Program Enables Young Farmers to Live Their Dream

1/11/2014 7:00 AM
By Michael Short Delaware Correspondent

DOVER, Del. — Josh Wharton finishes his late shift at 8 a.m.

Like many farmers, he works off the farm to put food on the table and pay the bills.

He snatches a couple of hours of rest and then goes to work on his farm near Millsboro, Del. Wharton, 33, has followed in the footsteps of his father, uncle and grandfather, all of them farmers.

“It is everybody’s dream to have a little piece of land,” Wharton said.

But Wharton has an advantage many young farmers lack. He is one of the participants in Delaware’s Young Farmer Program, a program which provides no-interest loans to help farmers buy land.

Ten new farmers, some as young as age 22, took part in the most recent round of the program in November. In its two years of existence, a total of 20 young farmers have qualified for the no-interest loans.

“The high cost of purchasing land to get into farming turns many young people away, but this program can help solve that dilemma,” said Delaware Secretary of Agriculture Ed Kee. “This innovative program represents our firm commitment to supporting their dreams . . . ”

“Our farming heritage is strong and proud in Delaware, and it will continue that way because of the hard work of the next generation and the investments we make in agribusiness today,” said Gov. Jack Markell.

Eligible farmers must be between the ages of 18 and 40, have at least three years of farming experience and a net worth of no more than $300,000. The loan money is used to help purchase farmland in Delaware that contains at least 15 tillable acres zoned for agricultural use.

Farmers must actively use the land for agricultural purposes for the term of the loans. The 30-year, no-interest loans may fund up to 70 percent of the value of the property’s development rights, defined as the difference between full market value and agricultural value, up to a maximum of $500,000.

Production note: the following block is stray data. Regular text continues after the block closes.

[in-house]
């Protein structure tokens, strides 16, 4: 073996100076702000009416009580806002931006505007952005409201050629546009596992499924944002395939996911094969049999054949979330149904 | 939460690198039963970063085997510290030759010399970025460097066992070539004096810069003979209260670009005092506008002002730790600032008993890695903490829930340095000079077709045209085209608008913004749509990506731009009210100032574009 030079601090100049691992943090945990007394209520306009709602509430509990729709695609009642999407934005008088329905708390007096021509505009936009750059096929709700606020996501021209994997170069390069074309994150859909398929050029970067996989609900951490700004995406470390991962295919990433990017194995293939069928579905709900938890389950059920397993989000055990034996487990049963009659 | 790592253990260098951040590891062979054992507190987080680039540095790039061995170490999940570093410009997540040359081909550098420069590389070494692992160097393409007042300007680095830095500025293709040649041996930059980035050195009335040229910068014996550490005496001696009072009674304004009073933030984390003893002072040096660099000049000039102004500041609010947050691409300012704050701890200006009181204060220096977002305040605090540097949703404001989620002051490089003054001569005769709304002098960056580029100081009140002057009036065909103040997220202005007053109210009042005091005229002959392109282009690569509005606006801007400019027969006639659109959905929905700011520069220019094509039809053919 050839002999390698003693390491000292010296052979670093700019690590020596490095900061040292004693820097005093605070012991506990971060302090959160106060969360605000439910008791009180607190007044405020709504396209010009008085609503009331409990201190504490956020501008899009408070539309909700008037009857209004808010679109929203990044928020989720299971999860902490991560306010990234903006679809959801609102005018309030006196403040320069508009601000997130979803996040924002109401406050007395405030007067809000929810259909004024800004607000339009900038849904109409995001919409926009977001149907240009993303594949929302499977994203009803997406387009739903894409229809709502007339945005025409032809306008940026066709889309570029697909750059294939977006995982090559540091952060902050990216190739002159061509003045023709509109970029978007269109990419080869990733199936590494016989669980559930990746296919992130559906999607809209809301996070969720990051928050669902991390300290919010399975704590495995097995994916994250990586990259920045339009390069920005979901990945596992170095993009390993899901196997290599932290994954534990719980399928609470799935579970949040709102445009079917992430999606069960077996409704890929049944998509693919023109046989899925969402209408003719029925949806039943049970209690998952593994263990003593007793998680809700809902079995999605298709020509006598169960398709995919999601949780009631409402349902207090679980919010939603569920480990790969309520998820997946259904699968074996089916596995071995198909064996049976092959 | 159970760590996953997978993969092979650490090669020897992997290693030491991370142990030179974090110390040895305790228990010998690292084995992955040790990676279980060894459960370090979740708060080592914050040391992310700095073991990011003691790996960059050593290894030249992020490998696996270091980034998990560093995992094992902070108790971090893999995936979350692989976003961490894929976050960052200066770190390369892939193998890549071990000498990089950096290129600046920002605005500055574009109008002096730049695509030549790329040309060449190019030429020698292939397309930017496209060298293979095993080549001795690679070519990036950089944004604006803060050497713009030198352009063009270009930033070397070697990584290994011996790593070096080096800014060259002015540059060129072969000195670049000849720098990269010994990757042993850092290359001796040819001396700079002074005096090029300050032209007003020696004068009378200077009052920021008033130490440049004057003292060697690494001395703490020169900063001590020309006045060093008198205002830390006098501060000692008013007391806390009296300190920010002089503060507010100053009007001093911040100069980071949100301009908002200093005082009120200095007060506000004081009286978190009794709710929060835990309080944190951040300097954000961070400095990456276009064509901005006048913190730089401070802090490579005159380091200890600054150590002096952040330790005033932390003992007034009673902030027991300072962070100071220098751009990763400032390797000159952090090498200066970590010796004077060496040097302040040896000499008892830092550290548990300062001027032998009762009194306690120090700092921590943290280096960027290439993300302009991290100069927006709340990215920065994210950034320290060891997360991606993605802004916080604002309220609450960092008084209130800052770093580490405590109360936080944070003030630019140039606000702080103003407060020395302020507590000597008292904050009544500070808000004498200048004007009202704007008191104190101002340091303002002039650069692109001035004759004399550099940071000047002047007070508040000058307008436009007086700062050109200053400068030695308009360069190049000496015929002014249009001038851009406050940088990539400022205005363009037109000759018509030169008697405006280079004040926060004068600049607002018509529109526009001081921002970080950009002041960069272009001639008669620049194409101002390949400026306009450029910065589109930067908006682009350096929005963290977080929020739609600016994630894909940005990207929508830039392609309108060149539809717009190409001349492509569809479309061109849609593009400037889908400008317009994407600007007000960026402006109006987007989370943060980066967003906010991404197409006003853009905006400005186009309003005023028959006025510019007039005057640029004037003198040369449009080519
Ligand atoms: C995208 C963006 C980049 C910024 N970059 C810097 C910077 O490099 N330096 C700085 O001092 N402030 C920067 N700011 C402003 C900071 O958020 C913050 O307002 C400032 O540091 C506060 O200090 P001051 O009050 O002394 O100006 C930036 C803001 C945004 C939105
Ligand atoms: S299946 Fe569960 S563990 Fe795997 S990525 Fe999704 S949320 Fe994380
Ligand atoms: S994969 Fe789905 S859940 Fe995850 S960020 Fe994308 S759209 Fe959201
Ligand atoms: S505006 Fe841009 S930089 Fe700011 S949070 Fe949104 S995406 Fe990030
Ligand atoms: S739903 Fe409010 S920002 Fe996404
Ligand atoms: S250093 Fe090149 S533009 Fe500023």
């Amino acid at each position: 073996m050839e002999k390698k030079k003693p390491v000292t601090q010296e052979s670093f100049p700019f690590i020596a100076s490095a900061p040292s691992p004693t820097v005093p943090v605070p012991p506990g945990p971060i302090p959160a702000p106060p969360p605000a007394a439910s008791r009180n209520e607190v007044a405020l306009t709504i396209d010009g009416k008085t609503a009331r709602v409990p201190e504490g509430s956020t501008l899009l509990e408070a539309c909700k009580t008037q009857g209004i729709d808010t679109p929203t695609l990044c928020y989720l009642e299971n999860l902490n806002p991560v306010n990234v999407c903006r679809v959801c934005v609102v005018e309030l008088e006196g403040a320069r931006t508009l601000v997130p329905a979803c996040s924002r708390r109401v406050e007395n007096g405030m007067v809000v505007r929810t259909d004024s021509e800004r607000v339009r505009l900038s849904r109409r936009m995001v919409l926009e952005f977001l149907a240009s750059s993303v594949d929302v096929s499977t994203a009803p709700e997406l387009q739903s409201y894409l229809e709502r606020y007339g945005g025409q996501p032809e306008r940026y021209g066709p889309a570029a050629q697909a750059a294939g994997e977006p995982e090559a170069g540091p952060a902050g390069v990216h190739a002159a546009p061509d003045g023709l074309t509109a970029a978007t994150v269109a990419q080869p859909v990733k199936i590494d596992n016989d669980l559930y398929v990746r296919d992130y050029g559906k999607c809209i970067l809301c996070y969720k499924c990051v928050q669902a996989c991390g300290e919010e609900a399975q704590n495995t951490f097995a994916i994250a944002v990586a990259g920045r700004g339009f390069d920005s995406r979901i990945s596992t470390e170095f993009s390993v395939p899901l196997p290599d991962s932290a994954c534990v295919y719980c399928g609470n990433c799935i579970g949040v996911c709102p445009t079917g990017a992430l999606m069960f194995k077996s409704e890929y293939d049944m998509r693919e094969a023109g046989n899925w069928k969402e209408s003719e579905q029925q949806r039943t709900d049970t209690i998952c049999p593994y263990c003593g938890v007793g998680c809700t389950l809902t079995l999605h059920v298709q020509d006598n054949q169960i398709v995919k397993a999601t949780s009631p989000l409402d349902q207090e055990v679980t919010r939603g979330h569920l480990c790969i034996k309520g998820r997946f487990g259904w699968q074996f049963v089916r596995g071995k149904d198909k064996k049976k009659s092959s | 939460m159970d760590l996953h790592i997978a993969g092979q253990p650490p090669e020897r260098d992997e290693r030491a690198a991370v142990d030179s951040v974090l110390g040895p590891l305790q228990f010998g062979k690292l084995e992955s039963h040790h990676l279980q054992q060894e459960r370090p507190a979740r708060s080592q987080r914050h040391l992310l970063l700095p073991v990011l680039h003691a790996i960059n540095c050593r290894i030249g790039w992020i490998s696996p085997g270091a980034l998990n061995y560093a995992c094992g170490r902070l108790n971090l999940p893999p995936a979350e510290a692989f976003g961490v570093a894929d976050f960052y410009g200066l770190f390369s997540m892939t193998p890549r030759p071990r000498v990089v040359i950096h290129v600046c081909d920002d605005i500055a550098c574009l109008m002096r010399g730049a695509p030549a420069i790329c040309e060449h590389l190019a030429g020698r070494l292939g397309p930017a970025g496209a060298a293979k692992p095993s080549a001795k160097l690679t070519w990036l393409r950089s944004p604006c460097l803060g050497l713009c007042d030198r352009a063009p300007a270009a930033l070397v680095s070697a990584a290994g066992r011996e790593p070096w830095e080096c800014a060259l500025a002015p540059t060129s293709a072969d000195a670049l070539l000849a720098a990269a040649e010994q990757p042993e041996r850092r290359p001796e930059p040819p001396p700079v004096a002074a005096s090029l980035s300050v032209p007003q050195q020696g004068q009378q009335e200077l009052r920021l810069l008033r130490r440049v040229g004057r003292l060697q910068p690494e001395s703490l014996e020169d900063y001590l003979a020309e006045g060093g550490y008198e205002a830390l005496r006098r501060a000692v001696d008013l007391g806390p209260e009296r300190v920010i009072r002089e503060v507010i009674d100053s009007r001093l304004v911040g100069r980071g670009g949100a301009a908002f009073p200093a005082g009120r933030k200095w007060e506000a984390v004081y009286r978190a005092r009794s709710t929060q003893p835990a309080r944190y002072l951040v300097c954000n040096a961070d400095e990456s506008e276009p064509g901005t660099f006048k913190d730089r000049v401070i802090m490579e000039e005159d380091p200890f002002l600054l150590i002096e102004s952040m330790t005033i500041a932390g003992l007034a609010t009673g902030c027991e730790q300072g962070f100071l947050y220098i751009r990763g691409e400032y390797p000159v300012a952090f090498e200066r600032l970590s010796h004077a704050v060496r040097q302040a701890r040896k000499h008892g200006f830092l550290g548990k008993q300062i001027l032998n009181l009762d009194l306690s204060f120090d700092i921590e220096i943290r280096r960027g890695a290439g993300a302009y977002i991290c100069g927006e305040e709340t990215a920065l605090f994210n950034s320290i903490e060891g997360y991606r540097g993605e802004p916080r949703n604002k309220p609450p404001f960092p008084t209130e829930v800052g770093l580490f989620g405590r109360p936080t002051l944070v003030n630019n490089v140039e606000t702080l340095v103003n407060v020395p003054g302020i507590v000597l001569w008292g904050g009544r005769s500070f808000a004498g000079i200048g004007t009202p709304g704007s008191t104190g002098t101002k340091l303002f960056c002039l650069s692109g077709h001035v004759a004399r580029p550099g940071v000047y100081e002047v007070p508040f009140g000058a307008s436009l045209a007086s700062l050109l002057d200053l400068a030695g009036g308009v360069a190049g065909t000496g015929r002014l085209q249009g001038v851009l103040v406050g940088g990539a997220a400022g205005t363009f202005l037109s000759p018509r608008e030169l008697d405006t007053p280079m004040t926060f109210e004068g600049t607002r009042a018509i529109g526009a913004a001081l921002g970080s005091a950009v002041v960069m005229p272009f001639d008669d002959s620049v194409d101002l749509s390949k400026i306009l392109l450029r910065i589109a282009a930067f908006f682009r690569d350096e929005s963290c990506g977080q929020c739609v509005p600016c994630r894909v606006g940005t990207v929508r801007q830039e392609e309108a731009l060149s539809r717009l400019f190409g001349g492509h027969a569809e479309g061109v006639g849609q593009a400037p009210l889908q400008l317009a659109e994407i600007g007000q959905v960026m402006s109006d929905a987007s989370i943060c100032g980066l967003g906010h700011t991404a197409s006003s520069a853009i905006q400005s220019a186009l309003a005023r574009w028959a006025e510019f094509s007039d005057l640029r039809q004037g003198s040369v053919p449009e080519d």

The young farmers were honored in a ceremony in November at Delaware’s Agriculture Museum in Dover. Kee praised the program as one of the ways Delaware has been able to keep so much of its farmland under the plow.

Delaware has managed to preserve 111,000 acres of farmland in perpetuity, which is about 22 percent of the estimated 500,000 acres of farmland in the state, he said.

This year’s class includes: Robbie Emerson, 24, Middletown; Matt and Bobbi Jo Webber, 34, Clayton; Toby Otwell, 33, Laurel; Doug Walsh, 35, Laurel; Cory Atkins, 26, Seaford; Cody Vanderwende, 22, Bridgeville; Sam Melson, 22, Bridgeville; Ryan Swartzentruber, 29, Greenwood; Josh and Kathryn Wharton, 33, Millsboro; and Clint Moore III, 39, Millsboro.

The average age of a Delaware farmer is 55. The average age of this year’s Young Farmer participant is 30.

“It’s been a tremendous help,” said Robbie Emerson. “Without the program, I wouldn’t be able to do it.”

“This is all I’ve ever known,” Wharton said. “It is a chance to do what I love.”

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